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NFL Draft

Is Issue From Titans Era Still Lingering For Marcus Mariota?

  • The Draft Network
  • August 18, 2020
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It’s been a rollercoaster few days for Las Vegas Raiders quarterback Marcus Mariota. Two days ago during availability after the Raiders’ first practice open to the media, head coach Jon Gruden had good things to say about Mariota’s early performance in the new offense. Gruden told reporters: "He took off a couple times today and it really fired me up. He's been hurt, but looks like the ankle really turned a corner. He's a dazzling playmaker with his feet, and that's the key to his game.”

Hold that there, and push the clock forward 24 hours. Off of the Raiders’ second day of practice, Mariota reportedly struggled throwing the football. On his day: “The former Tennessee Titans starter struggled throughout the morning practice, overthrowing one open receiver, throwing at the feet of another and then taking too long to get rid of the ball during a red-zone drill in which he finally had to take off running.”

But, from that same day of practice, came this beaut to rookie wide receiver Bryan Edwards.

https://twitter.com/Raiders/status/1295093969987149824

Of course, that’s just one throw—and according to Vic Tafur’s report from Wednesday’s practices, Mariota’s elbow injury has affected him significantly as a thrower. “Mariota looks a little stiff throwing the ball. Gruden mentioned how he was back from an elbow injury, but Mariota doesn’t look that comfortable and isn’t getting the ball out very smoothly.”

The mention of the elbow injury is an important one. Mariota’s elbow injury first occurred during Week 1 of the 2018 season and held him out of two games before he returned following a Blaine Gabbert concussion. Given the drop off in Mariota’s play following the injury, many believed that he never really recovered from the initial injury. Nerve damage as a result of the injury was leading to tingling and general weakness that was not leaving Mariota’s throwing hand.

But it’s the preseason of 2020, and Mariota wasn’t listed on a single injury report for 2019 for the elbow issue. However, the play was almost unrecognizable: Mariota’s rate of on-target passes in 2019 dropped significantly from 2018 (76.3%) to 2019 (63.0%), per Sports Info Solutions. His completion percentage dropped off to a similar degree—from 68.9 to 59.4%—without a change in his depth of target (7.5 Intended Air Yards, per Next Gen Stats).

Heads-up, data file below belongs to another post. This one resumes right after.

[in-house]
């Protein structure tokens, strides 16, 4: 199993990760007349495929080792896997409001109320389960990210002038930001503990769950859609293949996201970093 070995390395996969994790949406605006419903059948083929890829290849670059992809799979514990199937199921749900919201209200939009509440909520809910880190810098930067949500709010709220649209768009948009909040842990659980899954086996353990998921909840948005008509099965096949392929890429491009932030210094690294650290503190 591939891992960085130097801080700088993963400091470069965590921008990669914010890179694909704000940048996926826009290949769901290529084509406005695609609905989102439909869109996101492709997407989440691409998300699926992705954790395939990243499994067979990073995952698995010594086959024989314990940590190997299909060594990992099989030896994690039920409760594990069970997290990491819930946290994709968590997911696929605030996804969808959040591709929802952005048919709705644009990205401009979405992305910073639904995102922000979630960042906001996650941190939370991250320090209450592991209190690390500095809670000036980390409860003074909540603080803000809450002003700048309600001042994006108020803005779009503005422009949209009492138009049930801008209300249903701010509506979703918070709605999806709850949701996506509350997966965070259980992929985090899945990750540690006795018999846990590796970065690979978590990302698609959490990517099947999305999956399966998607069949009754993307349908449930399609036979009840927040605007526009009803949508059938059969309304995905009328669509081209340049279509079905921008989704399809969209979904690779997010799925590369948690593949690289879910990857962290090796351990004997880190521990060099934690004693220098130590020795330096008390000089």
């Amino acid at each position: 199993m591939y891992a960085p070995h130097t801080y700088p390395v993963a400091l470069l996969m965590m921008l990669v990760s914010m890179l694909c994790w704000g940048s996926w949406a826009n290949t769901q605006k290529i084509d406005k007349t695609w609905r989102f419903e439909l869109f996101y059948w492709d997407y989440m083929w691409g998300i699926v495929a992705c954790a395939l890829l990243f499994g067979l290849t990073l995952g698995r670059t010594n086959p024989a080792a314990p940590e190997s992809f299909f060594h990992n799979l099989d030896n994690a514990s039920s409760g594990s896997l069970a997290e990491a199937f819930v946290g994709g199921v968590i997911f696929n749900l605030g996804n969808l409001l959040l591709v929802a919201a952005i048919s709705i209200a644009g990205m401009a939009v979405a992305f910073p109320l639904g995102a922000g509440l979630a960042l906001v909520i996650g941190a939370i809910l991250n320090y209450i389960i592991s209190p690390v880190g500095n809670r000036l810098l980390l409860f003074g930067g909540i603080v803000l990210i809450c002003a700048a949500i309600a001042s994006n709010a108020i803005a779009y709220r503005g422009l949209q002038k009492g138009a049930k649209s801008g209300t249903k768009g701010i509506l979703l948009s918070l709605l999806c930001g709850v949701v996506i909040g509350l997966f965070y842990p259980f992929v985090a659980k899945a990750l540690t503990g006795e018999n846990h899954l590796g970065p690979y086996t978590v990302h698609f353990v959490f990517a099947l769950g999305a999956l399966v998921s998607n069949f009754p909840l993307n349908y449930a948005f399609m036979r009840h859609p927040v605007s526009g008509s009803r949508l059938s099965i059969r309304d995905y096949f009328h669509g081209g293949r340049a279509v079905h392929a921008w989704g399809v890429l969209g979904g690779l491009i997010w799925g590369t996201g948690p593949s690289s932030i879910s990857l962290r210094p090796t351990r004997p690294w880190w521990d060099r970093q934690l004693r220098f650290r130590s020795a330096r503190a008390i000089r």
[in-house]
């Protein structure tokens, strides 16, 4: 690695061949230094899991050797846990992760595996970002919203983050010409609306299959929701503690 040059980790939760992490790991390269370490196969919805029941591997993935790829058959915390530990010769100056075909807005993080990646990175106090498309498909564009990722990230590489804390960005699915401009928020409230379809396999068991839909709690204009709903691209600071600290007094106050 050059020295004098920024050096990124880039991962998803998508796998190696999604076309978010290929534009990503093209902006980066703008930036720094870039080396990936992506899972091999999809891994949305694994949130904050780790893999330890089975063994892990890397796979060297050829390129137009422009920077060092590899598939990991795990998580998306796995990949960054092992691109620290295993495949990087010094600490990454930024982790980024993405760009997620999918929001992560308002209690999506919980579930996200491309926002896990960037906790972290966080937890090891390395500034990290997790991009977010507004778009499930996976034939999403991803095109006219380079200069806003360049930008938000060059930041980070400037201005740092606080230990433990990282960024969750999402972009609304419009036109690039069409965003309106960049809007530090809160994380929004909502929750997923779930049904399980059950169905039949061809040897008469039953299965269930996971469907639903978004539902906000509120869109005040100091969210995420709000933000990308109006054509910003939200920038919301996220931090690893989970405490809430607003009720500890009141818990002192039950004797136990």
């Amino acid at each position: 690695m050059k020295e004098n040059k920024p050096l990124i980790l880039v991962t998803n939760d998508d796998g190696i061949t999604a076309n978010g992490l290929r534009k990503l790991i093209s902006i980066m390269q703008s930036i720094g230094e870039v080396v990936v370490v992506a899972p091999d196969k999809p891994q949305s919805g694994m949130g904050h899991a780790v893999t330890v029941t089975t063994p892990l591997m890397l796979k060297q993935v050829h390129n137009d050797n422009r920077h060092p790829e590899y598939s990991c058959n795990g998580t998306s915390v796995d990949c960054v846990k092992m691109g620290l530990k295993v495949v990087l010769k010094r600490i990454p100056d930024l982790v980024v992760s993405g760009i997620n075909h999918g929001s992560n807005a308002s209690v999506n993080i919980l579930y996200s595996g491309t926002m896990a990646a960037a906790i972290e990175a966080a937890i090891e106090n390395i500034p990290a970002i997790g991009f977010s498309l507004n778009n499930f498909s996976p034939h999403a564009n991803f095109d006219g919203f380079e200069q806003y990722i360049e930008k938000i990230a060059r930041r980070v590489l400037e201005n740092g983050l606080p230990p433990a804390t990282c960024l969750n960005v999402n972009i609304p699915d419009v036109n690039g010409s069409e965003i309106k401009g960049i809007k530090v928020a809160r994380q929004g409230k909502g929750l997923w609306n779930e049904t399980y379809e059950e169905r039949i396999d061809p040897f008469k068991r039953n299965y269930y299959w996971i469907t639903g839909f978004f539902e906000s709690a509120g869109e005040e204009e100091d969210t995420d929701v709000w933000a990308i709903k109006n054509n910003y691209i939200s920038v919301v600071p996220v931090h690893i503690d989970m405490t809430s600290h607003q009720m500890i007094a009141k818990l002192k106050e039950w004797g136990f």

If he never did see his throwing elbow recover, that would help explain his poor 2019 performance—though it doesn’t particularly explain why his 2018 performance remained competitive, even through a knee injury and stinger that would keep him out of a must-win Week 17 playoff qualifier against the Indianapolis Colts. His long-time quarterback mentor, Vinny Passas, theorized that the cumulative damage of the 2018 campaign prevented Mariota from preparing adequately for yet another new offense with the Titans, which ultimately led to his benching in favor of 2019 Comeback Player of the Year Ryan Tannehill.

In a previous look at Mariota and Carr’s relative strengths and weaknesses, I found myself wholly unconvinced that Mariota offers anything that Carr doesn’t under the helm. Of course, that which Gruden himself has highlighted is the one thing that stands out as uniquely Mariota’s: the running threat. If Mariota was added to a quarterback room of Derek Carr and Nate Peterman with the intent to provide some mobility, then that was a win. But the Gruden West Coast offense rewards pocket passers more than it does scramblers, and while Mariota’s ability to create with his legs is impressive, the Raiders’ supporting cast of offensive linemen and young receivers shouldn’t force him into those situations often. 

As such, the idea that Mariota would be a threat to Carr’s starting gig at any point in the season seemed conditionally exclusively on an implosion from Carr, who’s coming off of a career season. That seems unlikely, and if Mariota were installed as a breath of fresh air starter, it would be a desperate ploy for a sudden jumpstart. 

With the additional injury-related concerns considered, it does seem advantageous to Mariota long-term that he be given time to recuperate without the pressure to start on any given Sunday—but the only way he’ll be challenging for Carr’s job in the short-term is if that recovery is all but completed. Given the practice reports, it sounds like Mariota’s arm is still affected. Expectations must be tempered for the league’s highest-paid backup, and if the Raiders are looking for a future challenger to Carr at quarterback, it seems they’re still on the hunt.

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